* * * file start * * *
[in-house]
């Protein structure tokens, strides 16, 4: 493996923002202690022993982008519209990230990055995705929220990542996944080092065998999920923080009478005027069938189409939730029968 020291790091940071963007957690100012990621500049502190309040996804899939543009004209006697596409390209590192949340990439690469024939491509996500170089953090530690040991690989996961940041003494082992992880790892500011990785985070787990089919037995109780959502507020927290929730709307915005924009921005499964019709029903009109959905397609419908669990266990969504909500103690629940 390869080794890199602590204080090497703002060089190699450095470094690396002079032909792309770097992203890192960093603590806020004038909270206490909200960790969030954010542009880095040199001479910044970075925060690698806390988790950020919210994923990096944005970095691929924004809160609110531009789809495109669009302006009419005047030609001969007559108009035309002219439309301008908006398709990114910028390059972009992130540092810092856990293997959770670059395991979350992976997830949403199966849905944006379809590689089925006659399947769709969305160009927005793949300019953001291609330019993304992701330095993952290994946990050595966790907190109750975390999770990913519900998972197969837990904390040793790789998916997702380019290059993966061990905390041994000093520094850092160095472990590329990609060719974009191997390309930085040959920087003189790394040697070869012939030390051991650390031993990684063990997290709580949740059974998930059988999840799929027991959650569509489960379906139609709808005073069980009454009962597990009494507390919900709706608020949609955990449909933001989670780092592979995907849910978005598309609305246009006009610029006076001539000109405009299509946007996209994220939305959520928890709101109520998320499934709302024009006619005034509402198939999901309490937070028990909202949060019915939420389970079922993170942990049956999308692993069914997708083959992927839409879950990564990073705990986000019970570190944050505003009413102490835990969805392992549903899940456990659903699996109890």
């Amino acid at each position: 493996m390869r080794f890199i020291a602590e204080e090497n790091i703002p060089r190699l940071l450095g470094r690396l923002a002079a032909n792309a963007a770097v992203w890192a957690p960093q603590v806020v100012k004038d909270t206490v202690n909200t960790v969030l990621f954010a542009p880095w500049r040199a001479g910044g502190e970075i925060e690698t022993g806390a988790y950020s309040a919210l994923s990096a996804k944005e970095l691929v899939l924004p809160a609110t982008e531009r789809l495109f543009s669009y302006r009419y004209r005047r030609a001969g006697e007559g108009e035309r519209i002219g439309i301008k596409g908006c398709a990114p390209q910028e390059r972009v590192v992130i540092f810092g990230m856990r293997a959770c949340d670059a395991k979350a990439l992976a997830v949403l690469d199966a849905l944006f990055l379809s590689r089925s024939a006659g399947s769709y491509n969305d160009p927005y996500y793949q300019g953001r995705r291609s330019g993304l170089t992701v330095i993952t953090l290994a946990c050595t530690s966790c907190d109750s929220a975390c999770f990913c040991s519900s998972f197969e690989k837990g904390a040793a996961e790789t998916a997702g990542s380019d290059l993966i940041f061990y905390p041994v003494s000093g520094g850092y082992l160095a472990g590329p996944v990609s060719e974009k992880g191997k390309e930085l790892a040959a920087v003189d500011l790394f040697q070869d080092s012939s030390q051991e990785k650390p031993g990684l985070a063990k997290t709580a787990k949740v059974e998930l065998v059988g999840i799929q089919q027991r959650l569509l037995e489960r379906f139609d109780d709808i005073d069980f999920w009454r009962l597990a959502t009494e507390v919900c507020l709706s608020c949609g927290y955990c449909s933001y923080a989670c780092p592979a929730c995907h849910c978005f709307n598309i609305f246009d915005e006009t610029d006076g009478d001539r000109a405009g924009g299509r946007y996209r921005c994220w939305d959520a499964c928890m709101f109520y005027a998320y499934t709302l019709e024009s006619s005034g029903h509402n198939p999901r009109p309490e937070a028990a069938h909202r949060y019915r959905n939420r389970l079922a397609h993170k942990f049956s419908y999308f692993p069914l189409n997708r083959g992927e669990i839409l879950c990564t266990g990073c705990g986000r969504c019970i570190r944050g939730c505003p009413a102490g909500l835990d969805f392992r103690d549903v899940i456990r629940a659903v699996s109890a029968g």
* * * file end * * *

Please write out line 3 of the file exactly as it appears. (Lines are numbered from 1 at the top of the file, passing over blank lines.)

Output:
């Amino acid at each position: 493996m390869r080794f890199i020291a602590e204080e090497n790091i703002p060089r190699l940071l450095g470094r690396l923002a002079a032909n792309a963007a770097v992203w890192a957690p960093q603590v806020v100012k004038d909270t206490v202690n909200t960790v969030l990621f954010a542009p880095w500049r040199a001479g910044g502190e970075i925060e690698t022993g806390a988790y950020s309040a919210l994923s990096a996804k944005e970095l691929v899939l924004p809160a609110t982008e531009r789809l495109f543009s669009y302006r009419y004209r005047r030609a001969g006697e007559g108009e035309r519209i002219g439309i301008k596409g908006c398709a990114p390209q910028e390059r972009v590192v992130i540092f810092g990230m856990r293997a959770c949340d670059a395991k979350a990439l992976a997830v949403l690469d199966a849905l944006f990055l379809s590689r089925s024939a006659g399947s769709y491509n969305d160009p927005y996500y793949q300019g953001r995705r291609s330019g993304l170089t992701v330095i993952t953090l290994a946990c050595t530690s966790c907190d109750s929220a975390c999770f990913c040991s519900s998972f197969e690989k837990g904390a040793a996961e790789t998916a997702g990542s380019d290059l993966i940041f061990y905390p041994v003494s000093g520094g850092y082992l160095a472990g590329p996944v990609s060719e974009k992880g191997k390309e930085l790892a040959a920087v003189d500011l790394f040697q070869d080092s012939s030390q051991e990785k650390p031993g990684l985070a063990k997290t709580a787990k949740v059974e998930l065998v059988g999840i799929q089919q027991r959650l569509l037995e489960r379906f139609d109780d709808i005073d069980f999920w009454r009962l597990a959502t009494e507390v919900c507020l709706s608020c949609g927290y955990c449909s933001y923080a989670c780092p592979a929730c995907h849910c978005f709307n598309i609305f246009d915005e006009t610029d006076g009478d001539r000109a405009g924009g299509r946007y996209r921005c994220w939305d959520a499964c928890m709101f109520y005027a998320y499934t709302l019709e024009s006619s005034g029903h509402n198939p999901r009109p309490e937070a028990a069938h909202r949060y019915r959905n939420r389970l079922a397609h993170k942990f049956s419908y999308f692993p069914l189409n997708r083959g992927e669990i839409l879950c990564t266990g990073c705990g986000r969504c019970i570190r944050g939730c505003p009413a102490g909500l835990d969805f392992r103690d549903v899940i456990r629940a659903v699996s109890a029968g």